‘Seven Guitars’ at Court: Director Ron Parson and smart cast tap beauty, pain of Wilson play
By Lawrence B. Johnson
A meeting of minds, of sensibilities, between director Ron OJ Parson and playwright August Wilson illuminates a lyrical, joyful and heartbreaking production of Wilson’s “Seven Guitars” at Court Theatre, delivered by an ensemble that’s as sly as it is polished.
In Wilson’s suite of 10 plays chronicling the urban African American experience, decade by decade through the 20th century, “Seven Guitars” represents the 1940s – 1948, to be precise, in the Hill District of Pittsburgh where most of Wilson’s cycle is set. “Seven Guitars” is about a blues musician called Floyd “Schoolboy” Barton, a talented, charming rascal who tempts fate for a second chance. It’s about reaching for the stars only to be flung back to earth by the gravity of circumstance.
That ponderous condition, here as in all of Wilson’s plays, is aspiring to anything while being black. And though the seven characters of “Seven Guitars” seem to raise Wilson’s typical component of frustration and bitterness over the limits imposed on black people by white society, their prevailing lust for life elicits real admiration for ordinary folks just trying to – I believe the phrase is get along.
Floyd Barton, however, is far from ordinary. Played by Kelvin Roston, Jr., with an infectious mix of exuberance, willfulness, and bravura, Floyd is a man with an electric dream. He has an electric guitar, too, but he put it in hock before heading to prison for 90 days after a run-in with The Man. Now he’s back on the street with a recording that’s suddenly become a hit and an offer from the record company in Chicago to cut another disc.
But Floyd has a big problem: He can’t come up with the money to retrieve his electric guitar. And we know up front how his desperate, crazy to find the cash and get on with his fledgling career will end. Not well. When the play begins, Floyd is already dead.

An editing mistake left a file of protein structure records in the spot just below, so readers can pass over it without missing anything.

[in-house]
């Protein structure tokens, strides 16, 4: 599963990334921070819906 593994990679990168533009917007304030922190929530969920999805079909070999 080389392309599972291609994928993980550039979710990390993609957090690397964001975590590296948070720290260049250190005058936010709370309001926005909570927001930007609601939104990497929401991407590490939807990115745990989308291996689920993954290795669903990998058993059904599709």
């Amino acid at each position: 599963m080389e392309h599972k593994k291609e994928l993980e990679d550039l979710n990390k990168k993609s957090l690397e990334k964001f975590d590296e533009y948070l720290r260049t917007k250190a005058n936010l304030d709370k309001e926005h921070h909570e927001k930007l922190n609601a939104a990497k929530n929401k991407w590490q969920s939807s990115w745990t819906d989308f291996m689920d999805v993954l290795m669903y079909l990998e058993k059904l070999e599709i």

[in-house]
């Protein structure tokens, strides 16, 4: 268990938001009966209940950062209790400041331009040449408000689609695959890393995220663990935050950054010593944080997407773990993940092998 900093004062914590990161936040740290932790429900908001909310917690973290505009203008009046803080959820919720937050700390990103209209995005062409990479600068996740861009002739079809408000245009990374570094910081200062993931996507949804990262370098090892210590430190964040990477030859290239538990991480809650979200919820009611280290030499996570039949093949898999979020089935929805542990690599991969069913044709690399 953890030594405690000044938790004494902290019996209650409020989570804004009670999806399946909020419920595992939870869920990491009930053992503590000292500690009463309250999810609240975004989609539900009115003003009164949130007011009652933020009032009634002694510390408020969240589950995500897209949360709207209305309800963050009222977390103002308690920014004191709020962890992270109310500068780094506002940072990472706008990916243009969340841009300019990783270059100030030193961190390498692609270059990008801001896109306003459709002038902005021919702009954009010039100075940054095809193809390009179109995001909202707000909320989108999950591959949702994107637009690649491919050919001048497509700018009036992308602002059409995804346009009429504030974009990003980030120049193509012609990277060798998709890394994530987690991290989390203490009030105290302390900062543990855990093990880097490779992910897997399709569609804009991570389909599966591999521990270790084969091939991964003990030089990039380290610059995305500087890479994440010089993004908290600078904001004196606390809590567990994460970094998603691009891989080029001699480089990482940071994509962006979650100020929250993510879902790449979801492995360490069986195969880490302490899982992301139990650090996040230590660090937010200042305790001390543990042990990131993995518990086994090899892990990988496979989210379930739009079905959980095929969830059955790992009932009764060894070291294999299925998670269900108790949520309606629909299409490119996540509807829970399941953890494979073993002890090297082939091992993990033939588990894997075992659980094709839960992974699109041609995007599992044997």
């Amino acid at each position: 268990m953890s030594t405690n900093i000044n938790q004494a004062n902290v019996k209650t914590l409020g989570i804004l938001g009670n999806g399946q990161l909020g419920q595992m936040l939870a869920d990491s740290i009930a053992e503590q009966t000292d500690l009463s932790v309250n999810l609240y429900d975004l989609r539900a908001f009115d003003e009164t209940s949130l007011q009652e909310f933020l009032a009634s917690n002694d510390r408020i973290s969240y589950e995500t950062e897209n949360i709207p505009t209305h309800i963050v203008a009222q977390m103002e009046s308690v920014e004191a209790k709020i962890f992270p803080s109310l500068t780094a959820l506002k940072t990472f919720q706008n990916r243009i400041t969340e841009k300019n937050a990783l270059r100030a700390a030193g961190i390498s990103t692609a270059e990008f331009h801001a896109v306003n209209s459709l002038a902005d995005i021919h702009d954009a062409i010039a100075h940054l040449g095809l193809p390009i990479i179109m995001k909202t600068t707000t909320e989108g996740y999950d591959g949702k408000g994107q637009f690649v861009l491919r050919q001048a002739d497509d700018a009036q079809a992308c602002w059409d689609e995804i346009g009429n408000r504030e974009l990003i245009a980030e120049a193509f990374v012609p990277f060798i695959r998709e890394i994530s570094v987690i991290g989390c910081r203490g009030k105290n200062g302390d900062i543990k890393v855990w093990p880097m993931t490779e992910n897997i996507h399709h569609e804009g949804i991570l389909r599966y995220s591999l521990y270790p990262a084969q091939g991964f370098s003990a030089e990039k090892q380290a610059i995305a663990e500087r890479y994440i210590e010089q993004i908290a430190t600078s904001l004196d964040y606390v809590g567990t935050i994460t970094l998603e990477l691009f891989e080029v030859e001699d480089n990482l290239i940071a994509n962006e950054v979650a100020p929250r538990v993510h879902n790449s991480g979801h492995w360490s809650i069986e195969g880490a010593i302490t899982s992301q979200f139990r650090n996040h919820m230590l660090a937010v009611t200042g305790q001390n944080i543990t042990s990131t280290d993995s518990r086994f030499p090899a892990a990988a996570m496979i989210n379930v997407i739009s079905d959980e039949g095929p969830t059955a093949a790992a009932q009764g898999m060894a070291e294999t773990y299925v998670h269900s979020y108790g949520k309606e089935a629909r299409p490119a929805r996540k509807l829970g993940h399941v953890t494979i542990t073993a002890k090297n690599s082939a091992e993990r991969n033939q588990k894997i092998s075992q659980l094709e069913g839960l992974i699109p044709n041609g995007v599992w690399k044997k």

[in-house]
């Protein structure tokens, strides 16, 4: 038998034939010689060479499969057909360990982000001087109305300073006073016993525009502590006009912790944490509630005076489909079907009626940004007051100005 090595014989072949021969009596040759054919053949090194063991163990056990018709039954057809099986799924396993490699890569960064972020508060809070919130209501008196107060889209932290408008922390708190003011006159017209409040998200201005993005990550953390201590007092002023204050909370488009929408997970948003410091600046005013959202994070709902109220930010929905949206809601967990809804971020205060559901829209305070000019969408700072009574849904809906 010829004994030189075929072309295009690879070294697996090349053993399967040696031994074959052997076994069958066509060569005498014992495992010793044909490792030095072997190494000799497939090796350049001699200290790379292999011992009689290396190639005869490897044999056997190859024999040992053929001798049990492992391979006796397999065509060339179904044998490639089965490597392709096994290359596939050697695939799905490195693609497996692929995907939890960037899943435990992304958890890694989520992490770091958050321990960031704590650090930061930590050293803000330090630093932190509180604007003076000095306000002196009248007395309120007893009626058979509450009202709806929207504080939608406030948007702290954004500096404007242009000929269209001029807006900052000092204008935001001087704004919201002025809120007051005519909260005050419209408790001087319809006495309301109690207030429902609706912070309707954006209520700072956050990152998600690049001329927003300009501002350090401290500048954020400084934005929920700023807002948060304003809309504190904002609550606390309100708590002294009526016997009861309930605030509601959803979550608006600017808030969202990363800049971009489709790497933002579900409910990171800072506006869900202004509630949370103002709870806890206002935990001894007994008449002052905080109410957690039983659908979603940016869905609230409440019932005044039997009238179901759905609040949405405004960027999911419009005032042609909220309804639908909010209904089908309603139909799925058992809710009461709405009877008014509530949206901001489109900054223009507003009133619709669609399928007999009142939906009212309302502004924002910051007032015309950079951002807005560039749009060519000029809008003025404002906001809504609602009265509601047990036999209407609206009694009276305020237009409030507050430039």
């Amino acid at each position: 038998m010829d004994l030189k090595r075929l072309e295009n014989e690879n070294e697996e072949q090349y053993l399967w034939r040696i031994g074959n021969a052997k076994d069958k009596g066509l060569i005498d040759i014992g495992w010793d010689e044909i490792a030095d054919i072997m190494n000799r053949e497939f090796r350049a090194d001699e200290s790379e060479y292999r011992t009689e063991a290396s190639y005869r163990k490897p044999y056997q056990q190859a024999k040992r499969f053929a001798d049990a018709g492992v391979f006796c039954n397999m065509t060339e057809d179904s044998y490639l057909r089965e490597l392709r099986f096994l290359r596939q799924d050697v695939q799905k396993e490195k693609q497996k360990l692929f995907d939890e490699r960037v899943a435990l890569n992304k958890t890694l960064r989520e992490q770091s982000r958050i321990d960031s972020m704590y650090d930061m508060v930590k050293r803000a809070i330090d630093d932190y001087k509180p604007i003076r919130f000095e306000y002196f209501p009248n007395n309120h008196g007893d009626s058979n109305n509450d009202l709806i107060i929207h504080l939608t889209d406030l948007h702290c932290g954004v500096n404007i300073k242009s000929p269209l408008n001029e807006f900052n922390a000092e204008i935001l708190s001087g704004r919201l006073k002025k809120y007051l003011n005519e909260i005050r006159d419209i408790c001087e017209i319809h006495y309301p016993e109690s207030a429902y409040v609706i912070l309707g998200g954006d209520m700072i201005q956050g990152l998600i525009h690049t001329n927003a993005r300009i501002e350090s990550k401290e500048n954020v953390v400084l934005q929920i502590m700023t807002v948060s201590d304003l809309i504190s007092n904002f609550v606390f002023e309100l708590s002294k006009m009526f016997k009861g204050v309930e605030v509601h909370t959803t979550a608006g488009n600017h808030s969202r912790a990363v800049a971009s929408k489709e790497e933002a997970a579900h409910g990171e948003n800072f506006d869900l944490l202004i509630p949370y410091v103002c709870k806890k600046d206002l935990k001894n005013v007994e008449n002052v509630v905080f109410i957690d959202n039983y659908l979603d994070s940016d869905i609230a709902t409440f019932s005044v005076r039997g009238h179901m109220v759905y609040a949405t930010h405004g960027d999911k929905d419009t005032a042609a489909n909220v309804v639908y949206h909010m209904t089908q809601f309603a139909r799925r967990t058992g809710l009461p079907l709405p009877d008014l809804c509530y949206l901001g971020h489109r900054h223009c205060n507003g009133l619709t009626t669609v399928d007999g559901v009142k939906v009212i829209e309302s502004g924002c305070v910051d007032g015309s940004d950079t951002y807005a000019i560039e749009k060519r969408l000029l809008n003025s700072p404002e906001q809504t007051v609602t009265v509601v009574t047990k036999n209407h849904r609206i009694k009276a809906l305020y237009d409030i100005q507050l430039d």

Thus “Seven Guitars” becomes a Requiem, the mourning and celebration of a life that might have been and almost was. Like all the other chapters in Wilson’s vibrant book of theater, this play bursts with musical affirmation, with the singing and dancing of souls whose light cannot be extinguished. They are at once street-smart survivors and lilies of the field, ever bending toward the sun.
Floyd’s girlfriend Vera – portrayed with ineffable radiance and credible pain by Ebony Wimbs – was left in the lurch when he ran off to his first Chicago gig with another woman (someone who had faith in him, he says). Disillusioned and angry, Vera rebuffs Floyd’s claims that it will be different this time, even as she wants to believe.
His sidemen, drummer Red Carter and a harmonica player called Canewell, are just biding their time until Floyd’s ready to hit the road for Chicago. As Red and Canewell, Ronald Conner and Jerod Haynes cut a slick pair of hipsters, glib talkers with a fine cut to their clothes. (Costume designer Christine Pascual addition to this show can hardly be overstated.)
The odd man out here is the Haitian-born Hedley, Wilson’s familiar Shakespearean fool, played with beguiling simplicity and directness by Allen Gilmore. Hedley, who scrapes through by selling frying chickens and eggs, is a self-styled visionary and perhaps mentally ill. He says his abusive, now deceased father appeared in a dream promising that the legendary jazz cornetist Buddy Bolden would one day show up and bestow great wealth upon him. Hedley’s still waiting.
Completing Floyd Barton’s immediate circle of friends are two women, the middle-aged and worldly-wise Louise (the deliciously sassy Felicia Fields) and the just plain delicious Ruby, embodied – I choose that word advisedly – by Erynn Mackenzie in a performance that fits the part like her red dress. The boys fall over each other to snare Ruby’s attention.
The modestly homey set created by Regina Garcia and the dramatic lighting scheme by Marc Stubblefield make key contributions to the story’s narrative fluency and plausibility. But it is Ron OJ Parson’s unseen hand that has liberated and focused a marvelous cast to produce an aura of life spontaneous and volatile. We’re engaged by each of these wonderful characters, and by all of them together.
- Performance location, dates and times: Details at TheatreinChicago.com
- Preview of Court Theatre’s complete 2013-14 season: Read it at ChicagoOntheAisle.com.
- August Wilson backgrounder: Read it here
- Profile of Ron OJ Parson: Read it at TheaterinChicago.com
Tags: Allen Gilmore, August Wilson, Christine Pascual, Court Theatre, Ebony Wimbs, Erynn Mackenzie, Felicia Fields, Jerod Haynes, Kelvin Roston Jr., Marc Stubblefield, Regina Garcia, Ron OJ Parson, Ronald Conner, Seven Guitars